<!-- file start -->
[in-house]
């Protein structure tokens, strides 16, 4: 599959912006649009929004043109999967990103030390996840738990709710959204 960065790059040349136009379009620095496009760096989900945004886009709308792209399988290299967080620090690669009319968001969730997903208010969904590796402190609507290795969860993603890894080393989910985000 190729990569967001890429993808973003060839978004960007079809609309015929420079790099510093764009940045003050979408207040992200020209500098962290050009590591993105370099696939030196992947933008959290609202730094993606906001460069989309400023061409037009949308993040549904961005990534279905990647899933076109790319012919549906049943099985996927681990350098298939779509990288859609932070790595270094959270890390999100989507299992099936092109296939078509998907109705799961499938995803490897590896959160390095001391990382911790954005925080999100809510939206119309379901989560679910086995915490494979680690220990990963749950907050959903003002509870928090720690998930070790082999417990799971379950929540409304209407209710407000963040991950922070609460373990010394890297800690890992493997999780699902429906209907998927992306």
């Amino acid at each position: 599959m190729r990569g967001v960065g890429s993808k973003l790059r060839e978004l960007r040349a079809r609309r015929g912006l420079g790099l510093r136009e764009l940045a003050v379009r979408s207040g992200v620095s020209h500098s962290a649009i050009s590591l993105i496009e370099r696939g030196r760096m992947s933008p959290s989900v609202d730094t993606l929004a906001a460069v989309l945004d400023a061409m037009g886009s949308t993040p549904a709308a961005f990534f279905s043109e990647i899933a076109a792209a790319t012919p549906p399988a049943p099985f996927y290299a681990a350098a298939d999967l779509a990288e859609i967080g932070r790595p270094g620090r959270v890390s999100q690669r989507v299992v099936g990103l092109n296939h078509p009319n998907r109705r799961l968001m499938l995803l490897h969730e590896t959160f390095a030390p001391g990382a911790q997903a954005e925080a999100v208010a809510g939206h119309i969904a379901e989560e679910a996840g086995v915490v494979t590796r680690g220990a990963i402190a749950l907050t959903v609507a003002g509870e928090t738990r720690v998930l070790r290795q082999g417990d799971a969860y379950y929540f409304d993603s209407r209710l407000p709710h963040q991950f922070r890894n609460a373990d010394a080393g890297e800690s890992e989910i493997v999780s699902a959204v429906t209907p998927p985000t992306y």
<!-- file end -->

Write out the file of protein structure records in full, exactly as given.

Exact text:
[in-house]
């Protein structure tokens, strides 16, 4: 599959912006649009929004043109999967990103030390996840738990709710959204 960065790059040349136009379009620095496009760096989900945004886009709308792209399988290299967080620090690669009319968001969730997903208010969904590796402190609507290795969860993603890894080393989910985000 190729990569967001890429993808973003060839978004960007079809609309015929420079790099510093764009940045003050979408207040992200020209500098962290050009590591993105370099696939030196992947933008959290609202730094993606906001460069989309400023061409037009949308993040549904961005990534279905990647899933076109790319012919549906049943099985996927681990350098298939779509990288859609932070790595270094959270890390999100989507299992099936092109296939078509998907109705799961499938995803490897590896959160390095001391990382911790954005925080999100809510939206119309379901989560679910086995915490494979680690220990990963749950907050959903003002509870928090720690998930070790082999417990799971379950929540409304209407209710407000963040991950922070609460373990010394890297800690890992493997999780699902429906209907998927992306």
């Amino acid at each position: 599959m190729r990569g967001v960065g890429s993808k973003l790059r060839e978004l960007r040349a079809r609309r015929g912006l420079g790099l510093r136009e764009l940045a003050v379009r979408s207040g992200v620095s020209h500098s962290a649009i050009s590591l993105i496009e370099r696939g030196r760096m992947s933008p959290s989900v609202d730094t993606l929004a906001a460069v989309l945004d400023a061409m037009g886009s949308t993040p549904a709308a961005f990534f279905s043109e990647i899933a076109a792209a790319t012919p549906p399988a049943p099985f996927y290299a681990a350098a298939d999967l779509a990288e859609i967080g932070r790595p270094g620090r959270v890390s999100q690669r989507v299992v099936g990103l092109n296939h078509p009319n998907r109705r799961l968001m499938l995803l490897h969730e590896t959160f390095a030390p001391g990382a911790q997903a954005e925080a999100v208010a809510g939206h119309i969904a379901e989560e679910a996840g086995v915490v494979t590796r680690g220990a990963i402190a749950l907050t959903v609507a003002g509870e928090t738990r720690v998930l070790r290795q082999g417990d799971a969860y379950y929540f409304d993603s209407r209710l407000p709710h963040q991950f922070r890894n609460a373990d010394a080393g890297e800690s890992e989910i493997v999780s699902a959204v429906t209907p998927p985000t992306y």